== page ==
A House report on a committee-passed bill (HR-4243) to conduct a review of VA facilities argues that many of them are out of date and don’t match the way the department currently delivers health care to veterans.
The report cites testimony from VA officials that “most of VA’s infrastructure portfolio is dated, in need of repair/replacement, and requires considerable investment” and that the majority “have out-lived their useful life-cycle, raising serious questions about VA’s continued ability to meet the needs of veteran patients and beneficiaries.”
The average Veterans Health Administration building is approaching 60 years old, more than five times older than the average building age of a not-for-profit hospital system, it says “These buildings were designed to meet an older, primarily inpatient, model of care. Thus, they are not well suited to provide care in accordance with modern, primarily outpatient, care models or to meet the contemporary ambulatory care needs of veteran patients.”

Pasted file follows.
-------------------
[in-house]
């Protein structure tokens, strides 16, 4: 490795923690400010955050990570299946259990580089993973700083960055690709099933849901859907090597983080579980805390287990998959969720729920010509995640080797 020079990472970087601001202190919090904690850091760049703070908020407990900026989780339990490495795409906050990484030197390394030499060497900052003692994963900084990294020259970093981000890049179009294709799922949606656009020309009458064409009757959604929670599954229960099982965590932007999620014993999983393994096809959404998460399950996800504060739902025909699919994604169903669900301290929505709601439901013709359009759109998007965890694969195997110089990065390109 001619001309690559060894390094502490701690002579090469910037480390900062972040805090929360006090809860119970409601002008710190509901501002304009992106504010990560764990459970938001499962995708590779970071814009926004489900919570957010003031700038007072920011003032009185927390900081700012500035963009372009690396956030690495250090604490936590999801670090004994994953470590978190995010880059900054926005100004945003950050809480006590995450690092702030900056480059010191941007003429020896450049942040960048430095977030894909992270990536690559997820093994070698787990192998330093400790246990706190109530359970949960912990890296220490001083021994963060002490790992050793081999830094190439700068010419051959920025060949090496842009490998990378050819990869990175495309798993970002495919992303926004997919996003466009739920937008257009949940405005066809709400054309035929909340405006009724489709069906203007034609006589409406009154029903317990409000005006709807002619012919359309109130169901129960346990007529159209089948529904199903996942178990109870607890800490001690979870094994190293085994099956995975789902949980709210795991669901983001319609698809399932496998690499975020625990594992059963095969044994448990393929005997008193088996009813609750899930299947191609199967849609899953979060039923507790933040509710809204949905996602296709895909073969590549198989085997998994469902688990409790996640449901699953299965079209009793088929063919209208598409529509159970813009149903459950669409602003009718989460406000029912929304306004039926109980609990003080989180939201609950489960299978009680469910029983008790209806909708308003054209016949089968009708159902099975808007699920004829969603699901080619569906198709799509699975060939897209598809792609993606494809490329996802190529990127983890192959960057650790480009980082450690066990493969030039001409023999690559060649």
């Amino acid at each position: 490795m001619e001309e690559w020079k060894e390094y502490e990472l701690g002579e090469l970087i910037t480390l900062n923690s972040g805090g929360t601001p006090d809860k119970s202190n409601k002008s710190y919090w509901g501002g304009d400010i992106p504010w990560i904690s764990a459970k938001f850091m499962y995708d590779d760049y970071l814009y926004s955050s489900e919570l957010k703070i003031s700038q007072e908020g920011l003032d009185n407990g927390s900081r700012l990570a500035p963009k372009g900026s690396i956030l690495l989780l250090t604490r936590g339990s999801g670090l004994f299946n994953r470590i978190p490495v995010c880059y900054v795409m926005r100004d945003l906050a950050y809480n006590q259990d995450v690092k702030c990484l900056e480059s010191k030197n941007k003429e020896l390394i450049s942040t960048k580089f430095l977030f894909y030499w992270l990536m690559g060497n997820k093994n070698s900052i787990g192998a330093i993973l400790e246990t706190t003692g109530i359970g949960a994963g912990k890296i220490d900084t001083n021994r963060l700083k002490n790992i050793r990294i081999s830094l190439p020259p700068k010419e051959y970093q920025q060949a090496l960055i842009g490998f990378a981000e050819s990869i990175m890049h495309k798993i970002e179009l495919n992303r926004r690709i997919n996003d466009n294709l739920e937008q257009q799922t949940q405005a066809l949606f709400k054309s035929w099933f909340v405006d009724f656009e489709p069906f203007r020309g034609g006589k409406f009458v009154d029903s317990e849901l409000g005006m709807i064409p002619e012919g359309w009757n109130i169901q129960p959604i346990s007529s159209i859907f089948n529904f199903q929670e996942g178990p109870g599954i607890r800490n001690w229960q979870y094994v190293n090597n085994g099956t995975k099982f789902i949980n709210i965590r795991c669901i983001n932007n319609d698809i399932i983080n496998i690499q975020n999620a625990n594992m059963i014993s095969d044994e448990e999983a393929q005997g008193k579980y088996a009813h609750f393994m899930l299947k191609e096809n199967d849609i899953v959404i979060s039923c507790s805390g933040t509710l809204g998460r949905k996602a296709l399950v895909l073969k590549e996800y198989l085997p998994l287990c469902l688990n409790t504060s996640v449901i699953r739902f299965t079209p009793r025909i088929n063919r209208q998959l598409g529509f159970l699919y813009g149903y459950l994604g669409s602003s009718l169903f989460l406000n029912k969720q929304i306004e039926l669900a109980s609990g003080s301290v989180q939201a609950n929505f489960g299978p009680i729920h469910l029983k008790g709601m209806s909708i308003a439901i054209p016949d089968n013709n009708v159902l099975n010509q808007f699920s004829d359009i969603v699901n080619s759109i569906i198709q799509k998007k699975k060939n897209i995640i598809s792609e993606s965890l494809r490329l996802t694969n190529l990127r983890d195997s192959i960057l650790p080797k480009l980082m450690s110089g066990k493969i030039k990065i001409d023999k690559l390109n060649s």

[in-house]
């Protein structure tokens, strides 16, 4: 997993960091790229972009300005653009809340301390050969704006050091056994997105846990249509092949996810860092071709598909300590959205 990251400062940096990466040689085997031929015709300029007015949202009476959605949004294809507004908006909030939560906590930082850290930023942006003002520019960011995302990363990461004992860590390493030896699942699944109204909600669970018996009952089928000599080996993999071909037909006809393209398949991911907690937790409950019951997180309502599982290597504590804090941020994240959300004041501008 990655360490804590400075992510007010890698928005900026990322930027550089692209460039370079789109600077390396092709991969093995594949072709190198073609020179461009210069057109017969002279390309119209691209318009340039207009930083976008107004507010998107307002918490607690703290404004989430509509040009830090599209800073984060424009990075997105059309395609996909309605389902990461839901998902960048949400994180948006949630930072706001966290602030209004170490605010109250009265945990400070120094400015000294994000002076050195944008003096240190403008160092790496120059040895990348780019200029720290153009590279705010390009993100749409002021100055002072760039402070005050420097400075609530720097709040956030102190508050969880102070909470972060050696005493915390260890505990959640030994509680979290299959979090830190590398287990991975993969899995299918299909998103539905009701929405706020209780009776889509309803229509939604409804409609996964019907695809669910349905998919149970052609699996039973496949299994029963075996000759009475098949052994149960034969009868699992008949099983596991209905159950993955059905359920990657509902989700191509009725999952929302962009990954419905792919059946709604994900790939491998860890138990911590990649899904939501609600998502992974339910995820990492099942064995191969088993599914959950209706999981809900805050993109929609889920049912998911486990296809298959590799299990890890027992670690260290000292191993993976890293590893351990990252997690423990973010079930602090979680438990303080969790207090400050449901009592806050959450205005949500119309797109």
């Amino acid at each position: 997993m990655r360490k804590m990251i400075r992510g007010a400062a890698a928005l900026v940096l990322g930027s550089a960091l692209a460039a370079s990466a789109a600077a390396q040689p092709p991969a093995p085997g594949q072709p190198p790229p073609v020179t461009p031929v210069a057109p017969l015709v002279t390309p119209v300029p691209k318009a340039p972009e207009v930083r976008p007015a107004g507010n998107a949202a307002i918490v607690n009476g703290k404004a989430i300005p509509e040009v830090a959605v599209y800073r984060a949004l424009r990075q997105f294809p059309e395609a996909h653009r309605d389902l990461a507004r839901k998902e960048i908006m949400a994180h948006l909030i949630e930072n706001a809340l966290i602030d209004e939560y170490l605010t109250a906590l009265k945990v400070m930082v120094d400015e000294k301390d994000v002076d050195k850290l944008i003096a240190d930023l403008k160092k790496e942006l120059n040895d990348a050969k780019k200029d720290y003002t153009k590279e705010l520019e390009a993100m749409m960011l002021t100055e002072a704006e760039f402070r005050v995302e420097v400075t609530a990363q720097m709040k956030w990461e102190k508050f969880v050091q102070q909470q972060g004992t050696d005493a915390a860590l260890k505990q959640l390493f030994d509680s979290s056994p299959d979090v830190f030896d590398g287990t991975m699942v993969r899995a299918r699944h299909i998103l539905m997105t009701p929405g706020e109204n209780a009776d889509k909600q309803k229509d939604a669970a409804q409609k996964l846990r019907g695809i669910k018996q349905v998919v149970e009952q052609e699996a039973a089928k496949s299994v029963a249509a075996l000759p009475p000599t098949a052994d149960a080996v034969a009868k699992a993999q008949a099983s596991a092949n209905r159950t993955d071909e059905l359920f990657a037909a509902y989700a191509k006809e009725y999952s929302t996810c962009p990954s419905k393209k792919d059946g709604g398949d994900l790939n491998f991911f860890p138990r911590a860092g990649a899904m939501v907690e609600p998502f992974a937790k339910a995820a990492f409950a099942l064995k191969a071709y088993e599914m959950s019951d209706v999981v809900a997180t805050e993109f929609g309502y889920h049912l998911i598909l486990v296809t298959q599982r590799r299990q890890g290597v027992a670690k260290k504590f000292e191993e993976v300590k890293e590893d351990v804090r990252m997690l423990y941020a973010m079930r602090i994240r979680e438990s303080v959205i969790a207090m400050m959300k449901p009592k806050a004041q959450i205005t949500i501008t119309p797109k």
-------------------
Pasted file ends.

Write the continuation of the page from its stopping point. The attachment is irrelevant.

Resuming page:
VA meanwhile has “acquired an ancillary mission” of taking care of mothballed buildings, diverting millions of dollars annually that could be better used, it added, while the VA has identified more than $50 billion in upcoming needs to modernize and maintain its facilities in operation.